In Satterfield v. Simon & Schuster, Inc. (June 19, 2009), the Ninth Circuit issued a consumer-oriented opinion that exemplifies the challenges faced by courts that are asked to apply existing laws to developing areas of technology. By technology standards, Satterfield is not cutting-edge material. Plaintiff Satterfield alleged a violation of the Telephone Consumer Protection Act ("TCPA"), 47 U.S.C. § 227, arising after Satterfield received an unsolicited text message. At the time of the TCPA's enactment, text messaging was not yet in use:
The precise language at issue here is what did Congress intend when it said “to make any call” under the TCPA. Utilizing the aforementioned canons of statutory construction, we look to the ordinary, contemporary, and common meaning of the verb “to call.” Webster’s defines “call” in this context as “to communicate with or try to get into communication with a person by a telephone.” Webster’s Third New International Dictionary 318 (2002). This definition suggests that by enacting the TCPA, Congress intended to regulate the use of an ATDS to communicate or try to get into communication with a person by a telephone. However, this law was enacted in 1991 when text messaging was not available.
Slip op., at 7342. With no court having addressed this question, the Ninth Circuit looked to the FCC's determination on the issue for guidance:
The TCPA makes it unlawful “to make any call” using an ATDS. 47 U.S.C. § 227(b)(1)(A). While the TCPA does not define “call,” the FCC has explicitly stated that the TCPA’s prohibition on ATDSs “encompasses both voice calls and text calls to wireless numbers including, for example, short message service (SMS) calls . . . .” In re Rules and Regulations, Report and Order, 18 FCC Rcd. 14014, 14115 Implementing the Telephone Consumer Protection Act of 1991 (July 3, 2003) (hereinafter “2003 Report and Order”). The FCC subsequently confirmed that the “prohibition on using automatic telephone dialing systems to make calls to wireless phone numbers applies to text messages (e.g., phone-to-phone SMS), as well as voice calls.” In the Matter of Rules and Regulations Implementing the Controlling the Assault of Non-Solicited Pornography and Marketing Act of 2003; Rules and Regulations Implementing the Telephone Consumer Protection Act of 1991, 19 FCC Rcd. 15927, 15934 (FCC August Implementing the Controlling the Assault of Non-Solicited Pornography and Marketing Act of 2003; Rules and Regulations Implementing the Telephone Consumer Protection Act of 1991 12, 2004). In the Notice of Proposed Rulemaking of the CANSPAM Act, the FCC also noted “that the TCPA and Commission rules that specifically prohibit using automatic telephone dialing systems to call wireless numbers already apply to any type of call, including both voice and text calls.” Id. at 15933. Therefore, the FCC has determined that a text message falls within the meaning of “to make any call” in 47 U.S.C. § 227(b)(1)(A).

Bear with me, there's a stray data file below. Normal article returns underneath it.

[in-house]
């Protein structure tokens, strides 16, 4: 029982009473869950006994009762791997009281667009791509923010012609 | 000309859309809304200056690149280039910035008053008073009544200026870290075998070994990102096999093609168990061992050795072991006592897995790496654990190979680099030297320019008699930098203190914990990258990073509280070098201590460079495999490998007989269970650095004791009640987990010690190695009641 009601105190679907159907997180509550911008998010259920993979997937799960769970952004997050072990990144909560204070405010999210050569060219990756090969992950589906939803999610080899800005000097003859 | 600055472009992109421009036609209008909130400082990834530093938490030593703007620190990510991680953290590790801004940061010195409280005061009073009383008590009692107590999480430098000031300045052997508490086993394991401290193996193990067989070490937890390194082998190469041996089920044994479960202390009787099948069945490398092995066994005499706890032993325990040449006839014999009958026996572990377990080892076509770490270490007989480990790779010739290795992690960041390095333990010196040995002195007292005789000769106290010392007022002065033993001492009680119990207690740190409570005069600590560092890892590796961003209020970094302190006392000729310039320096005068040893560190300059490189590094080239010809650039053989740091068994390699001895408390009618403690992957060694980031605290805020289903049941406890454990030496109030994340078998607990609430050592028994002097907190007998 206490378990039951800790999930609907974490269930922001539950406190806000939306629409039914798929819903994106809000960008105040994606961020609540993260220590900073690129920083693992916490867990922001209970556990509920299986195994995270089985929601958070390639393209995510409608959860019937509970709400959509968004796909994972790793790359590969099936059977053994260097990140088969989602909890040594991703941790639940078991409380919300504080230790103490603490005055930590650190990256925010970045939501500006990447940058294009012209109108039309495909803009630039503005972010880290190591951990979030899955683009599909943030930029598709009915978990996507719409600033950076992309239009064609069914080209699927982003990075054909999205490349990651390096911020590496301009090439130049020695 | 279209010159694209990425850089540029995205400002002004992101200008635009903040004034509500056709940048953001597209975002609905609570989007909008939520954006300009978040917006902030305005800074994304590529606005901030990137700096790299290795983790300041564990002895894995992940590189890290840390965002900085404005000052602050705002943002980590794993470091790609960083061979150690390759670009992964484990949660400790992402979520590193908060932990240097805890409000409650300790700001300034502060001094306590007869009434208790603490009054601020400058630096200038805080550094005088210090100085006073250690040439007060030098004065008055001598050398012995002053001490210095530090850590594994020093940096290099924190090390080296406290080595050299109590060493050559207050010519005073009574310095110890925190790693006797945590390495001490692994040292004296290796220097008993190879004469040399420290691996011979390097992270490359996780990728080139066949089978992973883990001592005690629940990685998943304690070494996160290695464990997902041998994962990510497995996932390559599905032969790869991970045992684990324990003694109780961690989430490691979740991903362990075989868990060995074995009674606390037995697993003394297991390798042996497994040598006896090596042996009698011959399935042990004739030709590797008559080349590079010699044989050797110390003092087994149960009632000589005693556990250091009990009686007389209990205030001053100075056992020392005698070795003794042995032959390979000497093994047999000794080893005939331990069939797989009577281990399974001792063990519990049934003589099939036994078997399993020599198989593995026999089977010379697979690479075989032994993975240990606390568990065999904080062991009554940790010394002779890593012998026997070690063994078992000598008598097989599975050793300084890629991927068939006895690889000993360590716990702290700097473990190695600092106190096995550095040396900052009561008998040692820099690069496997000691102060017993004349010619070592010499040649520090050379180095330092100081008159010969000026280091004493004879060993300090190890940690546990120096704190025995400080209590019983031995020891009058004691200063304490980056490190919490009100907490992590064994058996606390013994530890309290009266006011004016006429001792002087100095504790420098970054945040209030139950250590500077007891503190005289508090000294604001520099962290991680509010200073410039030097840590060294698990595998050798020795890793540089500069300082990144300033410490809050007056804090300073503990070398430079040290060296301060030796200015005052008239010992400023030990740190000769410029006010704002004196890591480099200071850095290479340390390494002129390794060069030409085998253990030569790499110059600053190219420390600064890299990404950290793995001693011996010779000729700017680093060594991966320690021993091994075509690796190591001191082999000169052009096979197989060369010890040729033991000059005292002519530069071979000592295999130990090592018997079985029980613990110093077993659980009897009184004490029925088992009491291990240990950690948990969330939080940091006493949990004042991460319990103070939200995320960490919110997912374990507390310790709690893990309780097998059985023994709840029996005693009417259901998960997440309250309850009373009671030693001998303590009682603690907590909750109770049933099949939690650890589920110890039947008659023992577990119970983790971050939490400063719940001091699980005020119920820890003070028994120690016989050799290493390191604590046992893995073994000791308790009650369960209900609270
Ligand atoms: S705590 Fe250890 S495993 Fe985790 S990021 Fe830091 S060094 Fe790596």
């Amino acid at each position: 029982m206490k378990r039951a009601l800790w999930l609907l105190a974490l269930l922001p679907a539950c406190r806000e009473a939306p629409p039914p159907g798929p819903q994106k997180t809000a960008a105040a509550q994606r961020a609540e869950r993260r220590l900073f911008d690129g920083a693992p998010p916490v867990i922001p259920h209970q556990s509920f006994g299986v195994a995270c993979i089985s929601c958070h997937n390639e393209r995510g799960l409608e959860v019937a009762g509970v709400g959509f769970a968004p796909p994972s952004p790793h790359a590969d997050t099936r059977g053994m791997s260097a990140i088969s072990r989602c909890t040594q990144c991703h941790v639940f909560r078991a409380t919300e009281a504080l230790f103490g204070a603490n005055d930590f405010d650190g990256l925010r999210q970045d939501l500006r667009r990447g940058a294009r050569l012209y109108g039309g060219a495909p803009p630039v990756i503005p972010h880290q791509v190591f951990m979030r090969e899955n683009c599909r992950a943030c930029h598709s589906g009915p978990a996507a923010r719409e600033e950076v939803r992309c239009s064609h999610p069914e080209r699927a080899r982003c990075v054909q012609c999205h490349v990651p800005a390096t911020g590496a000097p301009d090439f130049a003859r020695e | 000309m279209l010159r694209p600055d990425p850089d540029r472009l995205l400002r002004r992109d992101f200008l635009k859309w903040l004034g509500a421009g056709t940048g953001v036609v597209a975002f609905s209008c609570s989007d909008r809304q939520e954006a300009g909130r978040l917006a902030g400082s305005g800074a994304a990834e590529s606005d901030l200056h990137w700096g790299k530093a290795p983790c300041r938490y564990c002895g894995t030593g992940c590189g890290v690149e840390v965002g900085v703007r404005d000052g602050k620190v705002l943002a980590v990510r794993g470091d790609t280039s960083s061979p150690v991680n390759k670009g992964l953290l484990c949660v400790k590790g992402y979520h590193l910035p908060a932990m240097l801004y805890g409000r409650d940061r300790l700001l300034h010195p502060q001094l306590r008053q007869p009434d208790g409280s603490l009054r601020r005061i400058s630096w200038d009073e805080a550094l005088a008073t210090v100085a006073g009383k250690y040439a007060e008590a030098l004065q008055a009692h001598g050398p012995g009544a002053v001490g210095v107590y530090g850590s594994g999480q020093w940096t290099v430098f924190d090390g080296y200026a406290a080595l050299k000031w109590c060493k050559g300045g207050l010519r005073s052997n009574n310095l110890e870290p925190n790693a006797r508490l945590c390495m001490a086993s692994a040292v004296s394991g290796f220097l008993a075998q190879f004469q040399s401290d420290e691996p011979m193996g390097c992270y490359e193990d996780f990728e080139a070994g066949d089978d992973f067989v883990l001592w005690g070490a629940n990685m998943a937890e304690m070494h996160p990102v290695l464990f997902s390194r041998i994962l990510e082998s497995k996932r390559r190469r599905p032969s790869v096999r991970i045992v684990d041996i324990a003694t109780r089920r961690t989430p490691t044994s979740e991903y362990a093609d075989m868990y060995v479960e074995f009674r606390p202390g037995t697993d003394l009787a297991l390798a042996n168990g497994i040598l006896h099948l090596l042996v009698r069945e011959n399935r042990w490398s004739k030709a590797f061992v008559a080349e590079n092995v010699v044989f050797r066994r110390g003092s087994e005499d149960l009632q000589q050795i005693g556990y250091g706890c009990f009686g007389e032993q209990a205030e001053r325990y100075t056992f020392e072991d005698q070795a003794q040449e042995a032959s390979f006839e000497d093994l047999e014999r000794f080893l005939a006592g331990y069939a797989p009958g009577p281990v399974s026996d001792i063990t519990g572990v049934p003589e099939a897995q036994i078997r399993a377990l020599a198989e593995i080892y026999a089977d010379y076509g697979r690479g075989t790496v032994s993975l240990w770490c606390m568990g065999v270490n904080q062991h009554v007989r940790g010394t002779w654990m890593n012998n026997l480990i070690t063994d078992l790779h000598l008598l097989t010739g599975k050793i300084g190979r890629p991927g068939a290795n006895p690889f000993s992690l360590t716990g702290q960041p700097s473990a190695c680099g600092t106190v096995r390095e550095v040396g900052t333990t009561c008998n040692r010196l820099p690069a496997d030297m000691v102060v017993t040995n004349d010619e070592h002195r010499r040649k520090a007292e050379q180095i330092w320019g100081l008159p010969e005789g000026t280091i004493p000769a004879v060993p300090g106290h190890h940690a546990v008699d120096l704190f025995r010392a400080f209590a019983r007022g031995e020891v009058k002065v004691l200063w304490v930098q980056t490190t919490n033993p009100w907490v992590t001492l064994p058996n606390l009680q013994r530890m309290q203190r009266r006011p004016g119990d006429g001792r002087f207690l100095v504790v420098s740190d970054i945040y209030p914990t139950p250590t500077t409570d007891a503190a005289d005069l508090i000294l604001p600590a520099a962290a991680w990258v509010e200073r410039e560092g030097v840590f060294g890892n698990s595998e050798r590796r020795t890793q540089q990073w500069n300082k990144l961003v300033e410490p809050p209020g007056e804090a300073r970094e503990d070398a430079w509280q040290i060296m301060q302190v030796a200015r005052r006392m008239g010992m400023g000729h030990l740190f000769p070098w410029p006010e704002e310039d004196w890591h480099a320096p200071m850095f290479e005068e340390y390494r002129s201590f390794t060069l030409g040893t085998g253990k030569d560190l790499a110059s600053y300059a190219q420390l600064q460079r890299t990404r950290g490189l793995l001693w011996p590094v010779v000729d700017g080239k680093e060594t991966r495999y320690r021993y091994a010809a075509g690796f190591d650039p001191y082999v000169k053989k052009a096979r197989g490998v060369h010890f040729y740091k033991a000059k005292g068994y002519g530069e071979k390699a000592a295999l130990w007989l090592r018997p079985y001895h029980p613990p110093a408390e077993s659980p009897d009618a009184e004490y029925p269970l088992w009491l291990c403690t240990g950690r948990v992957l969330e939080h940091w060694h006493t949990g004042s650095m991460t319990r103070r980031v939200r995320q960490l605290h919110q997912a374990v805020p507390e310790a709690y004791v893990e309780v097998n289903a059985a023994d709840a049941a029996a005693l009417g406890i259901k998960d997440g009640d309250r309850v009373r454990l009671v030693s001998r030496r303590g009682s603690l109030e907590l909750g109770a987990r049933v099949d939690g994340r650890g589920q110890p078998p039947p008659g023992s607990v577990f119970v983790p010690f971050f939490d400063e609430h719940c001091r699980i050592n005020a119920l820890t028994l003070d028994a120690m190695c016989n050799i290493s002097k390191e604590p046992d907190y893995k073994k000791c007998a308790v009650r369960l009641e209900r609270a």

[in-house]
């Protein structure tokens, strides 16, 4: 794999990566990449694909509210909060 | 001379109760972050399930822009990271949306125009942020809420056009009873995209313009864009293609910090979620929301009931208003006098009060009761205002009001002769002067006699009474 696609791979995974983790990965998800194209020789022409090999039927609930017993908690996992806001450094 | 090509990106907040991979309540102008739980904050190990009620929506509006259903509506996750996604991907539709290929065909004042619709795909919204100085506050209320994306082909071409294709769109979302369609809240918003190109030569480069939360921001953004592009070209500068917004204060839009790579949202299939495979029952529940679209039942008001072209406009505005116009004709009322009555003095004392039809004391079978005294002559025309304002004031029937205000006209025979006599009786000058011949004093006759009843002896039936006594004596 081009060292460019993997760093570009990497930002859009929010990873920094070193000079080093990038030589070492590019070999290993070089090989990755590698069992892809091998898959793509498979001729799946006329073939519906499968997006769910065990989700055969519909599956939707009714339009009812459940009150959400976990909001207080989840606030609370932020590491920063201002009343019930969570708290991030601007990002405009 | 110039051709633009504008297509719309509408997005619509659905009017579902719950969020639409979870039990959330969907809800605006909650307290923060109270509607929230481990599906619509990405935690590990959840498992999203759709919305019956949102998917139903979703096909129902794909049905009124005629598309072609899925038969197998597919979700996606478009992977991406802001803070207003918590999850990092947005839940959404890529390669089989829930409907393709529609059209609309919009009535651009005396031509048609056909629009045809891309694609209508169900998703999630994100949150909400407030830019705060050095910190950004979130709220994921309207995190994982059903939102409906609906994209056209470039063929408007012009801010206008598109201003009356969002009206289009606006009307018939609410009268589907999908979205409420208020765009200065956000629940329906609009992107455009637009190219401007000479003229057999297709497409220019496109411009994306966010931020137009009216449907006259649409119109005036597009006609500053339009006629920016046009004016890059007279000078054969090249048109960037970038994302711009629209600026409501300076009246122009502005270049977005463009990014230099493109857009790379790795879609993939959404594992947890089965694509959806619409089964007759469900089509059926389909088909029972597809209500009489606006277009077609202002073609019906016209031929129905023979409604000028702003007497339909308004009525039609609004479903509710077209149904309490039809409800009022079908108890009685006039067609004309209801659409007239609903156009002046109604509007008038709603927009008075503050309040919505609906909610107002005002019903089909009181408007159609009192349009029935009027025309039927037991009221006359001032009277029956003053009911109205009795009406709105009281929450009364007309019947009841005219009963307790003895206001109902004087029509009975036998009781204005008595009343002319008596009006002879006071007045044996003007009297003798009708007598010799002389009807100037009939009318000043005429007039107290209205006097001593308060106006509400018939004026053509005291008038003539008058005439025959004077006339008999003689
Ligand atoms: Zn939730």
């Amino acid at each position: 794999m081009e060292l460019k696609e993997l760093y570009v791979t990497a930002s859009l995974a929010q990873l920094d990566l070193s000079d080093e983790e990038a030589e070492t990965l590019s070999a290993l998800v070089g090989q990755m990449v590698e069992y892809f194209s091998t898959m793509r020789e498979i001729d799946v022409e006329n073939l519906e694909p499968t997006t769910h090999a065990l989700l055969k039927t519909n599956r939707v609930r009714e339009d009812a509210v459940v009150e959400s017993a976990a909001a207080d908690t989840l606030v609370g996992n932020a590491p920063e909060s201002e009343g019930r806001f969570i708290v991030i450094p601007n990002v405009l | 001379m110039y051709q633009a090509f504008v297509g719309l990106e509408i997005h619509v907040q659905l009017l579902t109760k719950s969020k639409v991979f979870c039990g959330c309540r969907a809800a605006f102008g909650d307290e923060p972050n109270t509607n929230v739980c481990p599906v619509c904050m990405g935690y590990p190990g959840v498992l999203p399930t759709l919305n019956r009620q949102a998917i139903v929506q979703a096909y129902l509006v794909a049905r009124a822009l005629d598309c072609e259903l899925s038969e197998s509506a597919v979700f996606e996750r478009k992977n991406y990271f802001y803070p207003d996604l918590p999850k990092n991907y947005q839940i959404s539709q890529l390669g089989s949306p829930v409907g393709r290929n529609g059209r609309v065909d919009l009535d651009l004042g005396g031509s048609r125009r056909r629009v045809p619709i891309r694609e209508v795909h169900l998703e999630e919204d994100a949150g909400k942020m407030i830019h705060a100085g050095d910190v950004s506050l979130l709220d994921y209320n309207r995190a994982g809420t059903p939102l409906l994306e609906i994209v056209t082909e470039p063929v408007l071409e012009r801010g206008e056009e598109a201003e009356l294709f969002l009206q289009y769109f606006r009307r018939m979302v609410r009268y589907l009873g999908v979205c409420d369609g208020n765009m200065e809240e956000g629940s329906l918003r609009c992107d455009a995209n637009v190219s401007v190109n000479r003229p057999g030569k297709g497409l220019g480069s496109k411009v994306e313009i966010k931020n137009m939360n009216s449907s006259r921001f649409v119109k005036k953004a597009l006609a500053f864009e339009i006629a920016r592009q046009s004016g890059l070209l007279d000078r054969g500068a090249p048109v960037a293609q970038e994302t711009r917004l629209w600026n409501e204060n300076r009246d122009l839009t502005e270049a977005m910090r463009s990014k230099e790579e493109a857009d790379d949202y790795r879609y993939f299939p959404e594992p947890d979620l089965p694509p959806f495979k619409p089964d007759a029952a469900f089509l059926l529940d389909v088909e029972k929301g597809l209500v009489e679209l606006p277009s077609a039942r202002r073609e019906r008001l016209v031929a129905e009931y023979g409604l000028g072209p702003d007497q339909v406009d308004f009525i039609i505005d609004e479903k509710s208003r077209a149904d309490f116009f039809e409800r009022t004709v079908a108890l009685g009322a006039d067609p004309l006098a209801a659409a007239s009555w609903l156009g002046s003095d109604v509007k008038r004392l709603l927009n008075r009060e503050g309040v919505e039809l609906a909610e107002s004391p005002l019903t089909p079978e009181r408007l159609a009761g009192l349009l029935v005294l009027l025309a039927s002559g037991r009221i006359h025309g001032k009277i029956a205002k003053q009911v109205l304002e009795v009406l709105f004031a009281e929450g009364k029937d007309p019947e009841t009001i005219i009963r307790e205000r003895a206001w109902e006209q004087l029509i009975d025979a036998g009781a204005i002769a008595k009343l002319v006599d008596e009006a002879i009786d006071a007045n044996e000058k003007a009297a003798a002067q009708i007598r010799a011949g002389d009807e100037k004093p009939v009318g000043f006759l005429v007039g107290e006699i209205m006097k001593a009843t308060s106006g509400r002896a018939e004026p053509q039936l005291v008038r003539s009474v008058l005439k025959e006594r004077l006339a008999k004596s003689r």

Slip op. at 7338-39. Applying the two-step test for judicial review of administrative agency interpretations of federal law set forth in Chevron v. Natural Res. Def. Council, Inc., 467 U.S. 837, 843-44 (1984), the Ninth Circuit concluded that the FCC's treatment of text messaging as "calls" under the TCPA was reasonable. The Ninth Circuit reversed the trial court's grant of summary judgment. It is unclear whether this proposed class action was certified prior to the summary judgment motion.